If I'm still wrong and just ignorant of my own stupidity you can e-mail me at  
  Send me a copy of sourcecode in C++ and if it works you will be blessed for millions and millions of years!
You are obviously not working in mode 12h.  

How many colors do you want and what dimensions do you want?
here is a table of the most widely used modes

                         Table of Video Modes
  Mode     Type        Resolution      Adapter(s)      Colors       Address
  00h     Text          40 x 25      All but MDA       16 gray       B8000
  01h     Text          40 x 25      All but MDA   16 fore/8 back    B8000
  02h     Text          80 x 25      All but MDA       16 gray       B8000
  03h     Text          80 x 25      All but MDA   16 fore/8 back    B8000
  04h   Graphics       320 x 200     All but MDA         4           B8000
  05h   Graphics       320 x 200     All but MDA       4 gray        B8000
  06h   Graphics       640 x 200     All but MDA         2           B8000
  07h     Text          80 x 25        MDA,EGA          b/w          B0000
  08h   Graphics       160 x 200        PCjr            16           B0000
  09h   Graphics       320 x 200        PCjr            16           B0000
  0Ah   Graphics       640 x 200        PCjr             4           B0000
  0Bh   Reserved    (internal to EGA)
  0Ch   Reserved    (internal to EGA)
  0Dh   Graphics       320 x 200        EGA             16           A0000
  0Eh   Graphics       640 x 200        EGA             16           A0000
  0Fh   Graphics       640 x 350        EGA             b/w          A0000
  10h   Graphics       640 x 350        EGA             16           A0000
  11h   Graphics       640 x 480        MCGA,VGA        2            A000
  12h   Graphics       640 x 480        VGA             16           A000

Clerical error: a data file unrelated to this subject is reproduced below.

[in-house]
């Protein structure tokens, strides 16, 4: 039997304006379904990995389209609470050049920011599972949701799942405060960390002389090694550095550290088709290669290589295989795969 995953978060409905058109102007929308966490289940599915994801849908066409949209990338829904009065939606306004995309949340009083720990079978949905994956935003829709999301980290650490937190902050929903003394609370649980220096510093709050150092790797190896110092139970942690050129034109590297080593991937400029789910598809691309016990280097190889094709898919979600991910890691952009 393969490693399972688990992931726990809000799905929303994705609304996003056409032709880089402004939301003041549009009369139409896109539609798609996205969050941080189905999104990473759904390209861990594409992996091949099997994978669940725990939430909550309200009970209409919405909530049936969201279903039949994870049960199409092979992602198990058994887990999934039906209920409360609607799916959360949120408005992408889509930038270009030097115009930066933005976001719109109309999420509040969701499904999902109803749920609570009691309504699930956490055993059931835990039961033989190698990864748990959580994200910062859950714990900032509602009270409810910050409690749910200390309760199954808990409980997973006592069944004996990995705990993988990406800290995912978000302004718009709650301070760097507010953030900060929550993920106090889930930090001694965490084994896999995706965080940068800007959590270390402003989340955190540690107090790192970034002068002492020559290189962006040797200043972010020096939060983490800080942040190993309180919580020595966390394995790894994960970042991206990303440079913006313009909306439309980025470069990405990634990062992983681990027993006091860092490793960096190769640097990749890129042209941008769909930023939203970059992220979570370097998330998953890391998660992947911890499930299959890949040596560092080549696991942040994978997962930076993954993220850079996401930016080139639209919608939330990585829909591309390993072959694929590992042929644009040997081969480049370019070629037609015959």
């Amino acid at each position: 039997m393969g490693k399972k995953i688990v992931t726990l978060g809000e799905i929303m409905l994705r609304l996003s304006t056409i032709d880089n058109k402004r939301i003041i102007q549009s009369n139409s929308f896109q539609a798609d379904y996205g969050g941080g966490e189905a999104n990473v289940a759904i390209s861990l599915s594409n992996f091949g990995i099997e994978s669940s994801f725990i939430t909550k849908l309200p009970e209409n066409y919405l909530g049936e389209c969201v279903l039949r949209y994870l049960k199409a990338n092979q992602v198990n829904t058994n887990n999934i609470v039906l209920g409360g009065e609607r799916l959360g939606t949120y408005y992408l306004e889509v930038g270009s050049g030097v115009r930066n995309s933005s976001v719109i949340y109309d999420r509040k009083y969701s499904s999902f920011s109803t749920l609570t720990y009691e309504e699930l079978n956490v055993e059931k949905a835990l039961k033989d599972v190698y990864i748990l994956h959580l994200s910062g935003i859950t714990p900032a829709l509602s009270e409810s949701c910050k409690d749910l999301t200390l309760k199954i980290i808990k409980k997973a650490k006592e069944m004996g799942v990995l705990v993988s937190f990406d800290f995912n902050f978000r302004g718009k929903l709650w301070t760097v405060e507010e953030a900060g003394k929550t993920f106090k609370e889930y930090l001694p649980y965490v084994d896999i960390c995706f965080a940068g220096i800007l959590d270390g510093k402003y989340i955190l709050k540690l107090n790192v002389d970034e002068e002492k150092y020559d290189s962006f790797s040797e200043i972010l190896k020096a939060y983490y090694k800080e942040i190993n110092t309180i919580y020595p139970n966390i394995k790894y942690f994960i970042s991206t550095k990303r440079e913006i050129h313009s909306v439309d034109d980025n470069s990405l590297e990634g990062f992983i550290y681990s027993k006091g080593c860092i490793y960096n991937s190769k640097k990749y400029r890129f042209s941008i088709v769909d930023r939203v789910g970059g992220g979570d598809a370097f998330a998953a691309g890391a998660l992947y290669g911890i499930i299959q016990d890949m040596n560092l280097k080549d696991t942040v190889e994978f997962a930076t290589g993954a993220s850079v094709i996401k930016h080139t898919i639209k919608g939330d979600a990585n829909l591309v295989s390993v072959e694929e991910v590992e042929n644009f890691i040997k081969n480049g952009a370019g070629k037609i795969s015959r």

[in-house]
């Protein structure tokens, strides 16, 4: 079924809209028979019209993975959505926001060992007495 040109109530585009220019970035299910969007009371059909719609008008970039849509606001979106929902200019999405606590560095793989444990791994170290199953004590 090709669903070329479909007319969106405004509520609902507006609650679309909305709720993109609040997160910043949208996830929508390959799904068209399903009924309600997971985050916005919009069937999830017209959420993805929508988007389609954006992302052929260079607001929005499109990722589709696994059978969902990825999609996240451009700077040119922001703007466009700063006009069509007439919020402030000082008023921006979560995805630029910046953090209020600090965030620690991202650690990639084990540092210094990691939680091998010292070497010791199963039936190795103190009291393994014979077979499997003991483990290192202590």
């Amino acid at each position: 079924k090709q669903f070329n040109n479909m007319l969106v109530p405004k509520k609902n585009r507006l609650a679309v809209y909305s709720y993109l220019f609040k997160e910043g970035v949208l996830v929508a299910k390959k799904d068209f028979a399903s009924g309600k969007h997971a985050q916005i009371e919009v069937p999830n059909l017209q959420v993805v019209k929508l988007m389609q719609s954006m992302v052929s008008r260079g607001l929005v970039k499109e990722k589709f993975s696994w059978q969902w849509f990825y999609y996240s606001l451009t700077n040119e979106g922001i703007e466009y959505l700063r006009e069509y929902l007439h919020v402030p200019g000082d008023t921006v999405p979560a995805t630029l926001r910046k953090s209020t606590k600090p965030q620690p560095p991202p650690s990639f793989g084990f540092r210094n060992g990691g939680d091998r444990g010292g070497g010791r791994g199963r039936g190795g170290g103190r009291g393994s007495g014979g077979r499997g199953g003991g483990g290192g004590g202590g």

13h   Graphics       320 x 200        MCGA,VGA        16           A000

Note the entry for 12h is for 16 colors.  its hard to store 16 different values in a single bit.  So you can't store a single pixel in a single bit.
c6burnsAuthor Commented:
Alright . . . I am already giving you the benefit of the doubt . . . . I have tried to run your program . . . have you tried to run it?

And of course I'm working in mode 12h

mov ax, 12h
int 10h            <---if this is wrong, please do me a favour and hurt me!!

I'm NOT saying that a bit could ever be anything but 1 or 0 . . this is obvious . . . what I'm saying is that the video memory does not contain the color of the pixel! THAT IS MODE 13h!!!!! I know that mode well!!!!!!

outportb(0x3C6, color) <---this is how you set your desired color
pokeb(0xA000,0,0xFF) <-- this pokes a line of 8 pixels in the desired color

Don't beleive me? Go check before you put another comment here!
If you have actual experience in programming mode 12h and can show me a routine in C++ (or anything) that WORKS then please do so. We are so far off topic from my previous question that I feel no answer will ever be forthcoming!    

Now, if you have a routine that works, and doesn't encounter the problem mine does in my original posting   . . . please e-mail it to me or post it, and you will get the points.


If you haven't tested your own routines . . . . DO NOT RESPOND!

I see this is a bit plane mode.

Which read and write mode are you using?  

Do you have "PC System Programming" by Michael Tischer?
; AX - row
; BX - column
; CH - color.
    MOV AL,8

    MOV AX,205h
    OUT  DX,AX

   MOV AX,3

    MOV AL,ES:[BX]
    MOV ES:[BX],CH

   MOV AX,0FF08H
   MOV AX,5
   MOV AH,3


; AX - row
; BX - column
; ES:BX - -> pixel
; CL - bit position.
; AH - bitmask for combining with other pixels
; DX
   MOV DX,80
   SHR BX,3
   MOV AX,0A00H
   AND CL,7
   XOR CL,7
   MOV AH,1
c6burnsAuthor Commented:
That is absolutely perfect . . . . I don't quite understand the procedure with each of the OUTs . . . . it's definately a video standard

Anyway . . . this is as good as it gets, I can't ask you for anymore than that
c6burnsAuthor Commented:
I can easily translate this to C or Pascal

Thank you very much . . . you are definately an expert
you would be best to get the book i mentioned.  VGA graphics are very complex (ridiculoesly)  The book will help.